The owners of Road Construction Limited, which wins the vast majority of contracts for roadworks in Gozo and whose environmental record is tarnished by the environmental havoc around their Qala quarry, have pumped their money into the controversial Ulysses Lodge re-development overlooking picturesque Ramla l-Hamra.
Joseph Grima and Victor Hili, directors of Roads Constructions Limited, have now teamed up with Emidio Azzopardi as directors of Ulysses Lodge Company Limited.
The two new directors replace Mario Grech, who no longer appears as a director of Ulysses Lodge.
The company was stopped from developing 23 villas instead of the existing Ulysses Lodge after the Malta Environment and Planning Authority (MEPA) revoked a controversial permit amidst a national outcry against the development a few months before the 8 March election.
The permit was subsequently rescinded on grounds of false information being provided, since the developer’s application failed to state that part of the footprint included a public road. The developers have appealed the revocation.
The company is now partially owned by Titan Developments Company – of which Joe Grima is a director, and Victor Hili an owner and director.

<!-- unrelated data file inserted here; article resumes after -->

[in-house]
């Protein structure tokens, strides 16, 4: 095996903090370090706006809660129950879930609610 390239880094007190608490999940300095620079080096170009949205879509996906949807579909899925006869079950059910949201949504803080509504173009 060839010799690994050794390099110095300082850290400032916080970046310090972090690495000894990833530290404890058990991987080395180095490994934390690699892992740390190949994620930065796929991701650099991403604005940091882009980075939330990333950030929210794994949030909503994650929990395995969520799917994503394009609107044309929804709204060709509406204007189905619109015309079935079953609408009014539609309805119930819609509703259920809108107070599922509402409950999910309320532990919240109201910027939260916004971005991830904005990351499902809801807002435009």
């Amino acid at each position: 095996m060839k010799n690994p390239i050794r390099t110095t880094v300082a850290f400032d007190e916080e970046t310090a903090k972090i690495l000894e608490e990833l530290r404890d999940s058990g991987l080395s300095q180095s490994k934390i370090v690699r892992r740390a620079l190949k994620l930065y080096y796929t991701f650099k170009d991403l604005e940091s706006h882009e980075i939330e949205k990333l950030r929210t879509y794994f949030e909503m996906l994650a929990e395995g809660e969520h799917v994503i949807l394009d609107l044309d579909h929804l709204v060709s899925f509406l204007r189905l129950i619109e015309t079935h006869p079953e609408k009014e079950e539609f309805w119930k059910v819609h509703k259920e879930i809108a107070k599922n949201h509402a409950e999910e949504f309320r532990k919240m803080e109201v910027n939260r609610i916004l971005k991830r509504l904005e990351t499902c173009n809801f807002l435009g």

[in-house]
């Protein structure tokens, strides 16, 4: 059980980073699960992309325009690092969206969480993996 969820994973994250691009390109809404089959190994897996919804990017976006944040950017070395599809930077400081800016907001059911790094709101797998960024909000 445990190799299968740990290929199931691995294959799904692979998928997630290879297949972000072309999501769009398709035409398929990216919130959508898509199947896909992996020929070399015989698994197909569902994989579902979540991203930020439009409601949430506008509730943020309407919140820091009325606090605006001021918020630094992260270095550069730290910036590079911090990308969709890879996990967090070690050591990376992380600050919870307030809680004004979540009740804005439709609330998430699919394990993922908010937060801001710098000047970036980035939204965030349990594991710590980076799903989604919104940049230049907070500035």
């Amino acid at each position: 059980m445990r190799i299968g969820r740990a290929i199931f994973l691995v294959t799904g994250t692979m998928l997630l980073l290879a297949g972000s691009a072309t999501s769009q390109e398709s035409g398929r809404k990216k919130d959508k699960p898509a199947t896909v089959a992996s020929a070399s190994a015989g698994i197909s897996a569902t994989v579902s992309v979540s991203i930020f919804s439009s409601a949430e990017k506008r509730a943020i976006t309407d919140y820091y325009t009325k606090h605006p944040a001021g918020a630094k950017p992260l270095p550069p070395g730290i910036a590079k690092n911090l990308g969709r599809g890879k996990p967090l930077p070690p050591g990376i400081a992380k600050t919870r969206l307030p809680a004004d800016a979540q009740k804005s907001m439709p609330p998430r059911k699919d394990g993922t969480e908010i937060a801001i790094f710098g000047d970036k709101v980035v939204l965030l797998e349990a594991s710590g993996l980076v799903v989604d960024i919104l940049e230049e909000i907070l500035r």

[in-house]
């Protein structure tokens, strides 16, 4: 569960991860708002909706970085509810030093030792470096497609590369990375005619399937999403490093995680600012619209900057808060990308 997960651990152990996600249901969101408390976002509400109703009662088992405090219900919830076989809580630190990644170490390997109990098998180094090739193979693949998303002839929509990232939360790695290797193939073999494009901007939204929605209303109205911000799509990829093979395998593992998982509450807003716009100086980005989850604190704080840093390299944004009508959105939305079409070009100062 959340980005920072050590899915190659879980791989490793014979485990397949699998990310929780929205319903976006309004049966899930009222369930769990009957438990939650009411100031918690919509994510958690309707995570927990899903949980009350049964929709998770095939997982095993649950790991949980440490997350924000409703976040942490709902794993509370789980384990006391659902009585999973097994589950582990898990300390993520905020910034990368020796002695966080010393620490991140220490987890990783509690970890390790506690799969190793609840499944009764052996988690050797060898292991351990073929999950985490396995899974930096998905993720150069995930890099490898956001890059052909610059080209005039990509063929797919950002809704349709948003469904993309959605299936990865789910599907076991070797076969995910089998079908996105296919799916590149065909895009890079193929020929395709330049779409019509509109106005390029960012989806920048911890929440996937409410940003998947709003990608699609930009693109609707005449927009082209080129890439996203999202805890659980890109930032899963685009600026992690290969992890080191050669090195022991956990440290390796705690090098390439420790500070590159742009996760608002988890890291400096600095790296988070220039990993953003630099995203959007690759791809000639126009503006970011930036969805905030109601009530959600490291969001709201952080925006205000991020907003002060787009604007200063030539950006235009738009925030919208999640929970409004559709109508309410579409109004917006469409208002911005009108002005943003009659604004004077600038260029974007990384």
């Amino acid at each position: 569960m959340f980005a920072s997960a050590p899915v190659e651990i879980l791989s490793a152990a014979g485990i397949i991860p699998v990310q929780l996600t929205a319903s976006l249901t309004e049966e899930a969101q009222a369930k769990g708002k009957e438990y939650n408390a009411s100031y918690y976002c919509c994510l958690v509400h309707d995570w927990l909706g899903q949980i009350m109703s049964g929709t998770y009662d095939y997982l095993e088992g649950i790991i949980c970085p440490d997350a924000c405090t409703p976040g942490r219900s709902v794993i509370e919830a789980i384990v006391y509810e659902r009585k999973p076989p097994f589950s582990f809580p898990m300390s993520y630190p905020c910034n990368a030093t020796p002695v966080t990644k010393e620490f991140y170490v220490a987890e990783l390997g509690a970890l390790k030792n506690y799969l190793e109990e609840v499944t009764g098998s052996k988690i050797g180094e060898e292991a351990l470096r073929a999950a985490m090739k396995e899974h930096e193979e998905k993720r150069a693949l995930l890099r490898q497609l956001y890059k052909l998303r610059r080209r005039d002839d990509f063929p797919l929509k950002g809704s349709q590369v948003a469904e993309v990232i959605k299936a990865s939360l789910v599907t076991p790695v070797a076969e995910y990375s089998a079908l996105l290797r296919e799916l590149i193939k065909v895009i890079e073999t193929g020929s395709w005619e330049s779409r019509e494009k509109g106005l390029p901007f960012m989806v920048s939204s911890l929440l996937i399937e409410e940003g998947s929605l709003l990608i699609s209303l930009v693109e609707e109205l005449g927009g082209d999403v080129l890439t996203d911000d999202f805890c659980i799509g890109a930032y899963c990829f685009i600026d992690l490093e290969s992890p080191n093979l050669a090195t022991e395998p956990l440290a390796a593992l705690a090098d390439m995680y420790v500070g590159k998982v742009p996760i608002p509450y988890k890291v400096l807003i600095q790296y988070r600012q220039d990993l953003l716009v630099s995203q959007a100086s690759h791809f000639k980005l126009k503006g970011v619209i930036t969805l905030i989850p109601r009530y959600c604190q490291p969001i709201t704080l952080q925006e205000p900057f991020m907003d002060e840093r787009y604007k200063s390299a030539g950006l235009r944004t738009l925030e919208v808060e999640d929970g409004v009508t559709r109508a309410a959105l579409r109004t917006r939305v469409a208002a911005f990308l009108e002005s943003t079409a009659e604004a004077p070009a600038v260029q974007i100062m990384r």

In February 2007, the Labour Opposition lashed out at Minister Giovanna Debono for favouring the company after it emerged that 42 out of 50 road contracts had been awarded to Road Constructions.
But Debono claimed the company was only awarded the work as they offered the lowest bids in competitive tenders.
Bad track record
Nonetheless, the new developers also have a negative environmental track record. Victor Hili has just applied to sanction the illegal felling of carob trees and to erect flats and garages in an ODZ area in Xaghra. Photos taken around a quarry belonging to the same company in Ta’ Klement reveal massive environmental destruction, after material was dumped onto the surrounding countryside and part of the terrain was levelled to serve as a pathway.
An enforcement order dating back to July 2006, against the dumping of waste and a breach in permit conditions, is still pending on MEPA’s desks. According to the latest note issued by MEPA in September 2007, “investigations” on this case are still pending.
The quarry itself is in a legal limbo because an application to renew its permit has been pending since 2005.
The Ta’ Klement quarry in Qala had to substitute the one at Qortin Isopu in Nadur which was restored by inert waste.
A temporary one-year permit for the operation of a hard stone quarry was issued in 1998. In 1999, MEPA refused to grant a permit to extend the quarry by another 18,100 square metres because of the area’s ecological and scenic value.
But this decision was overturned in the developers’ favour, after they appealed for reconsideration. The new permit was valid for five years and subject to review every two years. In 2004 MEPA, renewed the permit for another year. But an application to renew the permit in 2005 is still pending.
If approved the Hondoq ir-Rummien project, would create 800,000 cubic metres of excavated rock, which will be stockpiled for re-use in nearby quarries like the one belonging to Road Constructions Ltd in Ta’ Klement.